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SpaceX rocket blasts off with world’s first all-electric satellites

March 2, 2015, 9:32 AM UTC
SpaceX Falcon9 blasts off
A SpaceX Falcon9 rocket blasts off the launch pad on Wednesday, Feb. 11, 2015, carrying the NOAA's Deep Space Climate Observatory spacecraft that will orbit between Earth and the sun, providing advanced warning of extreme emissions from the sun which can effect power grids and satellites close to earth. (Red Huber/Orlando Sentinel/TNS via Getty Images)
Photograph by Orlando Sentinel/TNS via Getty Images

A Space Exploration Technologies rocket blasted off from Cape Canaveral Air Force Station Sunday to put the world’s first all-electric communications satellites into orbit.

The 22-story tall booster soared off its seaside launch pad at 10:50 a.m. EST, the third flight in less than two months for SpaceX, as the privately owned, California-based company is known.

Perched on top of the rocket were a pair of satellites built by Boeing Corp. (BA) and owned by Paris-based Eutelsat Communications and Bermuda-based ABS, whose majority owner is the European private equity firm Permira.

Eutelsat and ABS shared satellite manufacturing and launch costs, a business arrangement spurred by technological innovation.

The satellites launched on Sunday are outfitted with lightweight, all-electric engines, rather than conventional chemical propulsion systems, to reach and maintain orbit.

That enabled two spacecraft to be launched aboard one medium-sized Falcon 9 rocket.

“The value of electrical propulsion is that it allows the satellite operator to need much less fuel than when the satellite has chemical propulsion,” Eutelsat chief executive Michel de Rosen said in an interview before launch.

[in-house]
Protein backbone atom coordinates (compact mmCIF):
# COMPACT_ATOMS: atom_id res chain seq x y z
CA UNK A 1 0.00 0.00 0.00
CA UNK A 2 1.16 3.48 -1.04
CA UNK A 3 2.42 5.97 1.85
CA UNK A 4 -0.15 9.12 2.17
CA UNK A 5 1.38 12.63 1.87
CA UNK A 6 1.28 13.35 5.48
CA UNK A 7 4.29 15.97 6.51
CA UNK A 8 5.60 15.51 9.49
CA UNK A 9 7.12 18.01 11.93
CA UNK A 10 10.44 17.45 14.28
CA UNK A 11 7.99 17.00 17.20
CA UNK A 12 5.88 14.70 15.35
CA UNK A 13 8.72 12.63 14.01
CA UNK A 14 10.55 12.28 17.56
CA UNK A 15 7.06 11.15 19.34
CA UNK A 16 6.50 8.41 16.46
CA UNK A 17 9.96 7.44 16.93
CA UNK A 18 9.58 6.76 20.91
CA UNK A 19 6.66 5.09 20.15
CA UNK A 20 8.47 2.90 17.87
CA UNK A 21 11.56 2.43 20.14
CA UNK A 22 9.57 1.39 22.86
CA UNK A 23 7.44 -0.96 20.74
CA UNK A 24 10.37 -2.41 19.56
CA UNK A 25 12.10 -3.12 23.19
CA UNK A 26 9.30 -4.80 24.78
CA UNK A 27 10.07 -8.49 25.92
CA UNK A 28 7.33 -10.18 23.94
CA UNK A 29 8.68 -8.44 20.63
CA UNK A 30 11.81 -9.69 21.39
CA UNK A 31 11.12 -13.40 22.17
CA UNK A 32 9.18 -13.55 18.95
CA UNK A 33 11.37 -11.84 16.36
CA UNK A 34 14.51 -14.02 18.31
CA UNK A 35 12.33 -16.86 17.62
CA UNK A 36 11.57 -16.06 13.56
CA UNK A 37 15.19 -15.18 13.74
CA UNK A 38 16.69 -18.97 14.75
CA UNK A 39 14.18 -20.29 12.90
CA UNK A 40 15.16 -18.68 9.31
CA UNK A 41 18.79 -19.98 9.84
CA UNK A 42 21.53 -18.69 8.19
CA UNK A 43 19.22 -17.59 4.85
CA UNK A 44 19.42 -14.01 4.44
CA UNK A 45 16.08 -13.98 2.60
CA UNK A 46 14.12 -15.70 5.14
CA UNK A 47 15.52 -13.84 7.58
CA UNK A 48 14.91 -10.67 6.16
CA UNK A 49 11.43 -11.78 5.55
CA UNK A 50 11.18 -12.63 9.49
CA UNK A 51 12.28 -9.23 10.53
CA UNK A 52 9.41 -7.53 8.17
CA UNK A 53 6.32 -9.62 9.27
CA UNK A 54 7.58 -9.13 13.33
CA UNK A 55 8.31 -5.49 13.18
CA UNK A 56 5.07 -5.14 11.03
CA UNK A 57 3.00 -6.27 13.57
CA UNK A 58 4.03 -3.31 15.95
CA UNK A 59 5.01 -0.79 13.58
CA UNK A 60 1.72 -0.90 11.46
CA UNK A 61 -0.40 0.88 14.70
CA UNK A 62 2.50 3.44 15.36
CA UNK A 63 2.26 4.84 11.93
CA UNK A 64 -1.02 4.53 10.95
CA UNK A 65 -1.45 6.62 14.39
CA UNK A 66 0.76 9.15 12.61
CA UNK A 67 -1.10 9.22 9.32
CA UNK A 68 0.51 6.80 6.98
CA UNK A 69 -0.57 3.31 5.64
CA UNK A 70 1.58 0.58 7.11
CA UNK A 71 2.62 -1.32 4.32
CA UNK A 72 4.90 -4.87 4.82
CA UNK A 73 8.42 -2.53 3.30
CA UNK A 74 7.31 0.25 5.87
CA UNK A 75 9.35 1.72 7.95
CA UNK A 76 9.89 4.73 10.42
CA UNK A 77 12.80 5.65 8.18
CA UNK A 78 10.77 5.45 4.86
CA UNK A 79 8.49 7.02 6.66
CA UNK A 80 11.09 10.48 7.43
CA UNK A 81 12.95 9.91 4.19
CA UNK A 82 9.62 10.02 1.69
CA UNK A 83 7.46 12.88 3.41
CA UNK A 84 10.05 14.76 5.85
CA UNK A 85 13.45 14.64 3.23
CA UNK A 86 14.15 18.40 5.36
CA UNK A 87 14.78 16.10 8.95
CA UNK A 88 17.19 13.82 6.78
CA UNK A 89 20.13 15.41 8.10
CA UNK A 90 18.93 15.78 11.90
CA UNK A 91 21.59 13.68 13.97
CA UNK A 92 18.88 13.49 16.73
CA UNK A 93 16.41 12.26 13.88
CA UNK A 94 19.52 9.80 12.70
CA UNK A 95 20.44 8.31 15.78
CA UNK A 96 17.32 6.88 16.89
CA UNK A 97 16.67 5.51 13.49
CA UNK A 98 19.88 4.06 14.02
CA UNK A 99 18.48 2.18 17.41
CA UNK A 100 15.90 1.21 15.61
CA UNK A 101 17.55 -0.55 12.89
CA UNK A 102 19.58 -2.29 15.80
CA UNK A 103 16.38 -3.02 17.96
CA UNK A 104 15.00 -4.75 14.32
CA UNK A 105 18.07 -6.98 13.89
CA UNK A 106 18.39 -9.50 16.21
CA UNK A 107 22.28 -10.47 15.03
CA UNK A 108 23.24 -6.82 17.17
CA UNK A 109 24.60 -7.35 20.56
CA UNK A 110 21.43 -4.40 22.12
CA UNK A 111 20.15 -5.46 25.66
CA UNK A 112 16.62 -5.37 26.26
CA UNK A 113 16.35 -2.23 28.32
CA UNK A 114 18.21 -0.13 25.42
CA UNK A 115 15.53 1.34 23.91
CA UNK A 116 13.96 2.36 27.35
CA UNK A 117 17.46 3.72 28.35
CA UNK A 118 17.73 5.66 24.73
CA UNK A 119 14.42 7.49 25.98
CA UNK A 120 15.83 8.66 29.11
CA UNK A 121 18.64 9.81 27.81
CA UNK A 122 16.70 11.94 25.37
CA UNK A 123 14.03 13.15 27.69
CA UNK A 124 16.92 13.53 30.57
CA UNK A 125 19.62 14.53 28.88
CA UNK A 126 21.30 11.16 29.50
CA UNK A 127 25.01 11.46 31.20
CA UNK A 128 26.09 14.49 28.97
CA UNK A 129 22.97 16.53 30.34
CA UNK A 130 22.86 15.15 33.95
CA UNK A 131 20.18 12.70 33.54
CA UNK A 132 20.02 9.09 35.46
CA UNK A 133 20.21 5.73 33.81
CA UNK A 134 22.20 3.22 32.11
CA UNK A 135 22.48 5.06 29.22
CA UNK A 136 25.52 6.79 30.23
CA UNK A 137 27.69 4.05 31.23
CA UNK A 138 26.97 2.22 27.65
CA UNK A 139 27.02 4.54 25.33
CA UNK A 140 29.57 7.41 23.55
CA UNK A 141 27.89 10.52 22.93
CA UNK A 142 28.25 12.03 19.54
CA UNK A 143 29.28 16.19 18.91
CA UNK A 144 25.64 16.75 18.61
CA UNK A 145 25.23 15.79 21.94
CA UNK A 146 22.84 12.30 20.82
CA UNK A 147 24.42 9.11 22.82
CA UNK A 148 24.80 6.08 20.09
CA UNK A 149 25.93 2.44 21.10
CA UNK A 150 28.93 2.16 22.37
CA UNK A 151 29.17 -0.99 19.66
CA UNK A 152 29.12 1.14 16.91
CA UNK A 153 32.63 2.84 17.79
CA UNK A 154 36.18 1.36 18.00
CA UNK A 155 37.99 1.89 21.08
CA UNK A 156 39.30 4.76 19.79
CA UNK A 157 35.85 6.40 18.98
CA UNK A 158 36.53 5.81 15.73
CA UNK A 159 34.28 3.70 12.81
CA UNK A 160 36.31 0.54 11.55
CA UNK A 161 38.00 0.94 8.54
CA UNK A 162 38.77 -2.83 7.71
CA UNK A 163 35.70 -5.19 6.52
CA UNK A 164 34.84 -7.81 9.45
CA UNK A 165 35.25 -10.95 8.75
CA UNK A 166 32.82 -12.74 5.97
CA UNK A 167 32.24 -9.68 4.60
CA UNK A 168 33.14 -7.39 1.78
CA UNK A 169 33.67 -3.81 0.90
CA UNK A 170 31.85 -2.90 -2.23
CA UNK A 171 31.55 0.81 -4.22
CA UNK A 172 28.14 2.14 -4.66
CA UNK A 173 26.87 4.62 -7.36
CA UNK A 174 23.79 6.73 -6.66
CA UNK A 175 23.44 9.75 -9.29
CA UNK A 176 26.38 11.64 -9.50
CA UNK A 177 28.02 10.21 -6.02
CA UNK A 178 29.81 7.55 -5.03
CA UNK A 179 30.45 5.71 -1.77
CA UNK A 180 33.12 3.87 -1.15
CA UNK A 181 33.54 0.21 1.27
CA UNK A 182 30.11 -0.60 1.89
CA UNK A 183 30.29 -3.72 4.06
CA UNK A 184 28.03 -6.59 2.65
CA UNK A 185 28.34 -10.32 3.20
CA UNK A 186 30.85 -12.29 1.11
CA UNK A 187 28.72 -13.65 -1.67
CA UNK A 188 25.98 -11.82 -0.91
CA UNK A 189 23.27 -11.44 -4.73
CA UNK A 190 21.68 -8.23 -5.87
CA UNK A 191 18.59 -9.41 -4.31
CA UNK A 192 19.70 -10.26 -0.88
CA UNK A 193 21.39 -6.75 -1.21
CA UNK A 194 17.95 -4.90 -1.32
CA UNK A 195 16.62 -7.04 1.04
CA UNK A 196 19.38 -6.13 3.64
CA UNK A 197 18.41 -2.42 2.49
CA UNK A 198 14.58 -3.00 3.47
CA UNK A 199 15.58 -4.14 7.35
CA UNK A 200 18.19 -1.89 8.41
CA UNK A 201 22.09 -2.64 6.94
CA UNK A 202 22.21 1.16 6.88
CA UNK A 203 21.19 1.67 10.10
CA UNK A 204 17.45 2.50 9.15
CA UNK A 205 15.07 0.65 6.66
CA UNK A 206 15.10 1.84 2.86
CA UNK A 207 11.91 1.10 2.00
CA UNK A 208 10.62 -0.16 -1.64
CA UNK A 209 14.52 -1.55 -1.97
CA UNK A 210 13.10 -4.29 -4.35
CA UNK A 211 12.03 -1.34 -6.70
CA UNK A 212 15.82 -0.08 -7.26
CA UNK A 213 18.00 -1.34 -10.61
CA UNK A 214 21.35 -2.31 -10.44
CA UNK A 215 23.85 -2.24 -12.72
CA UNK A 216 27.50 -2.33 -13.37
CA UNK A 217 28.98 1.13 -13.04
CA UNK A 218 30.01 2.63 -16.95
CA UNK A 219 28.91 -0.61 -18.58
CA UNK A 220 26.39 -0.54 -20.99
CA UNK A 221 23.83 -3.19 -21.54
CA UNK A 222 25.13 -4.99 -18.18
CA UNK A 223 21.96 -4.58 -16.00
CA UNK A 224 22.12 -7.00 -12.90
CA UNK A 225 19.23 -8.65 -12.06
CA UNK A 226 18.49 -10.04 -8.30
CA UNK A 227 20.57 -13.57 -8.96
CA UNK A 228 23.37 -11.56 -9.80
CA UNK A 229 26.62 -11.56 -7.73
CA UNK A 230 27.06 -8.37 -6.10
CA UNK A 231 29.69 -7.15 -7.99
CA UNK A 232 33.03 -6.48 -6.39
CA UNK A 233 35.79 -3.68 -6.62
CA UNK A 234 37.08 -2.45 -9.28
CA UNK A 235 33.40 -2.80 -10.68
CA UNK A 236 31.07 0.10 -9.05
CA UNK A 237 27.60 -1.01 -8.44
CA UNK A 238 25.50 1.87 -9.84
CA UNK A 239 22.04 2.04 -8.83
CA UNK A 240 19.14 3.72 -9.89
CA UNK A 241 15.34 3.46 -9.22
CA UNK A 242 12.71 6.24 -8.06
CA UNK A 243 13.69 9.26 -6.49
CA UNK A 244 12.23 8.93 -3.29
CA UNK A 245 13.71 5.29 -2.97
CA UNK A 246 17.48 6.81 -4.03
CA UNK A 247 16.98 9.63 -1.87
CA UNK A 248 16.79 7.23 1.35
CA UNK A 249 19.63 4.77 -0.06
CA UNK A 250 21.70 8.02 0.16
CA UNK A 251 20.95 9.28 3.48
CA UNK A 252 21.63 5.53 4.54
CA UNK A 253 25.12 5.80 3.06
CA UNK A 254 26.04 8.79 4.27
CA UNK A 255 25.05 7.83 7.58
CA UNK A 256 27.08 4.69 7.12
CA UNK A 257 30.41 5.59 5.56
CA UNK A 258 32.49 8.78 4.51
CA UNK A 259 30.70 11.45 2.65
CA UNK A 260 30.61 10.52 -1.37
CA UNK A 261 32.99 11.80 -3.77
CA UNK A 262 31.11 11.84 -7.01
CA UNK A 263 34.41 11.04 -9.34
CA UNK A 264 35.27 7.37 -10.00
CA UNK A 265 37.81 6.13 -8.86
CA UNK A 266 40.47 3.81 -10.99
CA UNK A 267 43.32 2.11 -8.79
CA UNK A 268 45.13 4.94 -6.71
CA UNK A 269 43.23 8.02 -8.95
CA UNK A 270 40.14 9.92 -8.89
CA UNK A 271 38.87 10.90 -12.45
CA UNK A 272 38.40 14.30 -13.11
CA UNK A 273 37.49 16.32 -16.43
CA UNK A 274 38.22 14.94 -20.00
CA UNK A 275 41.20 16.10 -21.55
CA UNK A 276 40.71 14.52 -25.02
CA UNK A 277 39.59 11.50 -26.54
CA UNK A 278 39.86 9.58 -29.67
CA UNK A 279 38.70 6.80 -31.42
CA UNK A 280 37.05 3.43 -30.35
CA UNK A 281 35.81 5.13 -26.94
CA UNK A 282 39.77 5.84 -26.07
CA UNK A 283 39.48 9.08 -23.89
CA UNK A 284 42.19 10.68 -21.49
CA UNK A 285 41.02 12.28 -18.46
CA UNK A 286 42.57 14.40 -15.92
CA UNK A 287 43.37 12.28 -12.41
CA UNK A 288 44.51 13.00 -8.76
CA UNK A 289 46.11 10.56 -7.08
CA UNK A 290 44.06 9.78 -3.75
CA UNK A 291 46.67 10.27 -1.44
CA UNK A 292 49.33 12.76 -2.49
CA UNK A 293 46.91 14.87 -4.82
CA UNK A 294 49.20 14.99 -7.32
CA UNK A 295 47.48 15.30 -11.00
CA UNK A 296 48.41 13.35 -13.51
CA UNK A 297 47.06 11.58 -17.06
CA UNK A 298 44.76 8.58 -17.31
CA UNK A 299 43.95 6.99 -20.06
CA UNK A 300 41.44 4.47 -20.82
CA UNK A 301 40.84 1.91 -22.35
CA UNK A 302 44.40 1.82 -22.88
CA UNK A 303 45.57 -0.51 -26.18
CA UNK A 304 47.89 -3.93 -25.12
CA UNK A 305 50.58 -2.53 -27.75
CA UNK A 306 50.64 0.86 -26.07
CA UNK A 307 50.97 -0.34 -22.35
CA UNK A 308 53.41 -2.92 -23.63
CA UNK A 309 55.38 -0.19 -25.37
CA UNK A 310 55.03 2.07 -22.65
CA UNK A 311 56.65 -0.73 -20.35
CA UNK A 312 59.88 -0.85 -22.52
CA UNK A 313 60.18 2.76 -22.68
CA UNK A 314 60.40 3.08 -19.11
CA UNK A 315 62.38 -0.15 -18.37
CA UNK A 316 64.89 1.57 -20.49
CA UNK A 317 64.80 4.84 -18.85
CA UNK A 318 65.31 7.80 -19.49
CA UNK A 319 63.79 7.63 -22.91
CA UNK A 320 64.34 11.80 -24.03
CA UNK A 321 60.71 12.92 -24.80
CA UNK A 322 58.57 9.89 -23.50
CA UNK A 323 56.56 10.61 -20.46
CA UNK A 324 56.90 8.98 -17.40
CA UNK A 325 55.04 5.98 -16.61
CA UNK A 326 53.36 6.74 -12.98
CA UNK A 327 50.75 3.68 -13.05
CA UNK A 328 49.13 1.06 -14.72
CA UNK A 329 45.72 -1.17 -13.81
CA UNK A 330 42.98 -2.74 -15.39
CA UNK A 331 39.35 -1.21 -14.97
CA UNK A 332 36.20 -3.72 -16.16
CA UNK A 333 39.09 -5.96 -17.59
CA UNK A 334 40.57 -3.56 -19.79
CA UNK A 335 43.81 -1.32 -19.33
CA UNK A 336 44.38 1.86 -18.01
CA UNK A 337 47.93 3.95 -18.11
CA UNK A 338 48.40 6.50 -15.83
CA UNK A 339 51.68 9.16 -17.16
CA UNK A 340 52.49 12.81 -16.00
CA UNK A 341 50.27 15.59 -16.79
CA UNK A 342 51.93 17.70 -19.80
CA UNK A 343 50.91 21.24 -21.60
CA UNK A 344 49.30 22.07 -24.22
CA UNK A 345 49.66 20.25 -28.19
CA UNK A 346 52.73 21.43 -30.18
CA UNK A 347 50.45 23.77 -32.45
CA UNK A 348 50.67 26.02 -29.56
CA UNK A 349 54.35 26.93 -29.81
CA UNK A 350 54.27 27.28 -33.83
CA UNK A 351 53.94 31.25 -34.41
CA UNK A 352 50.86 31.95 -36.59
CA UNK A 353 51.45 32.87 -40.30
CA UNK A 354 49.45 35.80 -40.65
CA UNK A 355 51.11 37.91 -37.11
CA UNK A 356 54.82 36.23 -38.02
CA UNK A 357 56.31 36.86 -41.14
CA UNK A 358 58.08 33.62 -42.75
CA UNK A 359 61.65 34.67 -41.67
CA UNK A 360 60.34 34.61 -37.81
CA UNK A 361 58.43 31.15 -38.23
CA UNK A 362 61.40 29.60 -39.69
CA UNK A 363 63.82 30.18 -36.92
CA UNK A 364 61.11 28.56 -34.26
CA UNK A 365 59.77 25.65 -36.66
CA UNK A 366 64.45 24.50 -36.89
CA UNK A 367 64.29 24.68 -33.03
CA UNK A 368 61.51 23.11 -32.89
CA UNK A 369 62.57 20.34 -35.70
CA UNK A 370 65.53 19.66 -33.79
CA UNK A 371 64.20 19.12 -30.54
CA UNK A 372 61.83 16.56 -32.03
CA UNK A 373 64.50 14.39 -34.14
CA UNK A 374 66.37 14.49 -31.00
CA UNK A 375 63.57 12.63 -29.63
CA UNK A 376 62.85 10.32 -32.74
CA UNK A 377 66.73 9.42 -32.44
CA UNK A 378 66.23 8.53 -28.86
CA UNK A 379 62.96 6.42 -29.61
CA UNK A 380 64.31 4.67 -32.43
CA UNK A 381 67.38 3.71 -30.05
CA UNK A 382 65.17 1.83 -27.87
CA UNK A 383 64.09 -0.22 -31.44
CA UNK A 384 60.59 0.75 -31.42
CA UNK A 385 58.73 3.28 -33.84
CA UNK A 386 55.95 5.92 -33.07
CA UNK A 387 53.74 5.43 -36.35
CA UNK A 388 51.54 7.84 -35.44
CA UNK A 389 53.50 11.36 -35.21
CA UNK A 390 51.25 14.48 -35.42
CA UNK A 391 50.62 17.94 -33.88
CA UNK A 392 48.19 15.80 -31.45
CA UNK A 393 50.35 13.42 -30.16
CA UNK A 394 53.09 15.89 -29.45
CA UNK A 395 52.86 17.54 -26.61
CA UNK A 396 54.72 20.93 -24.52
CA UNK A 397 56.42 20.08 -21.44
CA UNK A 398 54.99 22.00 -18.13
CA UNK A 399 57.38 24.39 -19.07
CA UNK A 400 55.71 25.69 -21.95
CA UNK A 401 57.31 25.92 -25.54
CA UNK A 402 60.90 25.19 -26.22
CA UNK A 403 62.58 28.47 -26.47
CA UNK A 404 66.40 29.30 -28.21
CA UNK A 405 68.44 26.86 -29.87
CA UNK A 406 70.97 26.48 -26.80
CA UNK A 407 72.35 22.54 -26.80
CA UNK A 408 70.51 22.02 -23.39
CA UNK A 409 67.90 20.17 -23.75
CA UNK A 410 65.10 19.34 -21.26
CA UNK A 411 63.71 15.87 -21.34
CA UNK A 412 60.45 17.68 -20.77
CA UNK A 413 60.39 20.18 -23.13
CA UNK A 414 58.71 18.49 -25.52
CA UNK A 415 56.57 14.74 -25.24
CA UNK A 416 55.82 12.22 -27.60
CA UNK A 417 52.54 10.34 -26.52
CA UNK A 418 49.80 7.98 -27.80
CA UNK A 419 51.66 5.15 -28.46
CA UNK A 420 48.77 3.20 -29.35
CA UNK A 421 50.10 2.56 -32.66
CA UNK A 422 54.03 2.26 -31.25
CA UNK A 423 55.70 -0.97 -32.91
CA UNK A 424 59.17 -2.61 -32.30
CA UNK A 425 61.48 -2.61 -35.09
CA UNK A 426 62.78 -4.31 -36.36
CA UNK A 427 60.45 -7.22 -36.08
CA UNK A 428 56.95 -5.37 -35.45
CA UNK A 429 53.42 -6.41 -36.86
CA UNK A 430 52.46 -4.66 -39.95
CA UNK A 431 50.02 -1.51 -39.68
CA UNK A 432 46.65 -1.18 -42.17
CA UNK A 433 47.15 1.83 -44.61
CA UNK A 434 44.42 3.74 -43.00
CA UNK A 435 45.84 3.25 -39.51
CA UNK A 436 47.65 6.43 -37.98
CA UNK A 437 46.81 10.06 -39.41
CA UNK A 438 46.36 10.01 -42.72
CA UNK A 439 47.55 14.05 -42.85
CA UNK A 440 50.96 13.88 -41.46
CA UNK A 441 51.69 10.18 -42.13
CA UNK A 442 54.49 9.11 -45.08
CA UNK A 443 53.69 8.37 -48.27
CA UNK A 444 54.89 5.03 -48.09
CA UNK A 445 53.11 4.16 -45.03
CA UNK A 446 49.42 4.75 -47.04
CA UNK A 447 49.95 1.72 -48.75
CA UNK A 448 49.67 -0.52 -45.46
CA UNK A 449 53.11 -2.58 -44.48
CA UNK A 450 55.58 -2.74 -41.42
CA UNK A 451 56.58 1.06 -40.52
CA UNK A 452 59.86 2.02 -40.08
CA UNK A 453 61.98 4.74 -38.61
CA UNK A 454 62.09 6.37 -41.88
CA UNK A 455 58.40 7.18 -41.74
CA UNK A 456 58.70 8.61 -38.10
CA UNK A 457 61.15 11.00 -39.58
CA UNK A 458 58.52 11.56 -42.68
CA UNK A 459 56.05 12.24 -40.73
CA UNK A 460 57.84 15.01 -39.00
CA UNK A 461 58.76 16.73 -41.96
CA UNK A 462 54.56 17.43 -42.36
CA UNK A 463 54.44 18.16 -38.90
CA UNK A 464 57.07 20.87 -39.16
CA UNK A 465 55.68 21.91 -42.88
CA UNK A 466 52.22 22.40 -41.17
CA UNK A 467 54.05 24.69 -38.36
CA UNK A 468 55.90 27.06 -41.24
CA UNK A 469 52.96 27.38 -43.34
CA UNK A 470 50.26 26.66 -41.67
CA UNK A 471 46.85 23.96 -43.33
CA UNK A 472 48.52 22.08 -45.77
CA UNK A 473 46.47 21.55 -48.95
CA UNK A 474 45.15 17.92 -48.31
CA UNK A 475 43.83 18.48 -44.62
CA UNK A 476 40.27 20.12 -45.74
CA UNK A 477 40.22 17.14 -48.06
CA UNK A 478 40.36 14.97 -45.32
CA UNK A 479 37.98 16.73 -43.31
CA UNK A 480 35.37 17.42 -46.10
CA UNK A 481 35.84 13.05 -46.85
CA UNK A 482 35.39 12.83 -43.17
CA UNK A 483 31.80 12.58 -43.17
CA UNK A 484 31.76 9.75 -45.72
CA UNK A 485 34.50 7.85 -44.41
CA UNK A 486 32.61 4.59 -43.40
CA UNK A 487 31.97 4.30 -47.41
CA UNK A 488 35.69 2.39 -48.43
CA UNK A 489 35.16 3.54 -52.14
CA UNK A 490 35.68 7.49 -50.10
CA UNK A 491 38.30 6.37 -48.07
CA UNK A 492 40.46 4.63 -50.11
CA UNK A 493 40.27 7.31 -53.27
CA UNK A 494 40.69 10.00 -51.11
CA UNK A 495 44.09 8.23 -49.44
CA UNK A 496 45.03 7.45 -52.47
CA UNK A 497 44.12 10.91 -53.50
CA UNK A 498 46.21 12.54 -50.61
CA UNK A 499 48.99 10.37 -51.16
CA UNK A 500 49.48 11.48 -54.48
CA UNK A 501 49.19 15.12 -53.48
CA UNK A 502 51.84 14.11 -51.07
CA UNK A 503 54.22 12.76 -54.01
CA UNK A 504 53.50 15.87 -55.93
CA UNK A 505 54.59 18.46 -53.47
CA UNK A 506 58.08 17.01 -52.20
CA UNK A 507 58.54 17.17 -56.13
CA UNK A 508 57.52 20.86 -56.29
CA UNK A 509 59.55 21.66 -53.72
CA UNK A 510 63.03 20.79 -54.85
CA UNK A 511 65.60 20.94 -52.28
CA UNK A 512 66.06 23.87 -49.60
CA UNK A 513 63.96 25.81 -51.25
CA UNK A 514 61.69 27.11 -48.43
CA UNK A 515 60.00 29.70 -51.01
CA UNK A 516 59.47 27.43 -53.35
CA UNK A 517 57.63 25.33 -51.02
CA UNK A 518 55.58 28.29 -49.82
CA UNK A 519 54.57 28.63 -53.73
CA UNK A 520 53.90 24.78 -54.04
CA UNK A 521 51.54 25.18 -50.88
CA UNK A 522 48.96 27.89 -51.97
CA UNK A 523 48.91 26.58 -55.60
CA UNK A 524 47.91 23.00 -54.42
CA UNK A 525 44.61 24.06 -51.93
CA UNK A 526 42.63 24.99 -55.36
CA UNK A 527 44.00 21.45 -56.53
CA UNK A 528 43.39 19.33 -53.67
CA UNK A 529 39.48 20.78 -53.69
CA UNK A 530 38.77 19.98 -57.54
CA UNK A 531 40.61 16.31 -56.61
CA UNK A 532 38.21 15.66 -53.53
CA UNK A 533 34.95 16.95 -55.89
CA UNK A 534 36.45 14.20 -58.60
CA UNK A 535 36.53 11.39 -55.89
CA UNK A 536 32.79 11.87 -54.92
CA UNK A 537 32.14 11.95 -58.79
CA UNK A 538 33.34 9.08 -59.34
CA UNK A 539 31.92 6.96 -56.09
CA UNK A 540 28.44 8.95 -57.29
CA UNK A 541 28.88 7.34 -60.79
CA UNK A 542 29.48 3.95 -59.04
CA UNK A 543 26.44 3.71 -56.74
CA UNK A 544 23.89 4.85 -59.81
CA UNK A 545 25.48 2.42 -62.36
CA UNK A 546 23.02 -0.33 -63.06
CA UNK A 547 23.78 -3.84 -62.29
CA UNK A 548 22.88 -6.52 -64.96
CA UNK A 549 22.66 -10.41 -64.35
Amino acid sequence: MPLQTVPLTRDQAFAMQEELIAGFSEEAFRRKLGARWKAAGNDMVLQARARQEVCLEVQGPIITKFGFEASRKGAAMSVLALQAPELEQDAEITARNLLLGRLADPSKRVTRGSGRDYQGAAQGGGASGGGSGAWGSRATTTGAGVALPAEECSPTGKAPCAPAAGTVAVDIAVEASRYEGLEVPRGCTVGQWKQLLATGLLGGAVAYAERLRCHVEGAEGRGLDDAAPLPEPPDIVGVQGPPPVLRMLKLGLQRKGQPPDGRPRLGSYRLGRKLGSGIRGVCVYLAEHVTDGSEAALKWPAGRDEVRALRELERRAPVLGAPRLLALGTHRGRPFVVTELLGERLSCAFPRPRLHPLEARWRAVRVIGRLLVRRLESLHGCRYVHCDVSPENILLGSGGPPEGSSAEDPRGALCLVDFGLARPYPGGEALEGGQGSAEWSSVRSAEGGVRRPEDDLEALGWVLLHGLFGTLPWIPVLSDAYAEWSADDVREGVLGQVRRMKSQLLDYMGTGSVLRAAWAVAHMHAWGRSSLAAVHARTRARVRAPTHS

“You can have a much lighter satellite, so that, in theory, the cost of your launch is much reduced.”

SpaceX, owned and operated by technology entrepreneur Elon Musk and now backed by Google Inc. (GOOG), turned the theoretical price cuts into reality, breaking what de Rosen calls “a quasi-monopoly” Europe’s Arianespace had on the small satellite launch market.

Terms of the deal were not disclosed, although SpaceX’s website lists a Falcon 9 launch as costing $61 million.

The disadvantage of electric propulsion is that it will take the satellites months, rather than weeks, to reach their operational orbits about 22,300 miles above Earth, high enough to appear virtually parked over a particular part of the globe.

Eutelsat’s spacecraft will become part of a 35-member network providing a range of mobile, internet, video and other communications services. The new satellite expands the company’s reach into the Americas.

ABS, which currently has six satellites, will position its new spacecraft to also serve customers in Europe, Africa and the Middle East.

The companies are partnering for a second pair of satellites that are due to launch aboard another Falcon 9 rocket later this year. SpaceX also flies cargo missions to the International Space Station for NASA and is working on an upgraded spaceship to fly astronauts as well.

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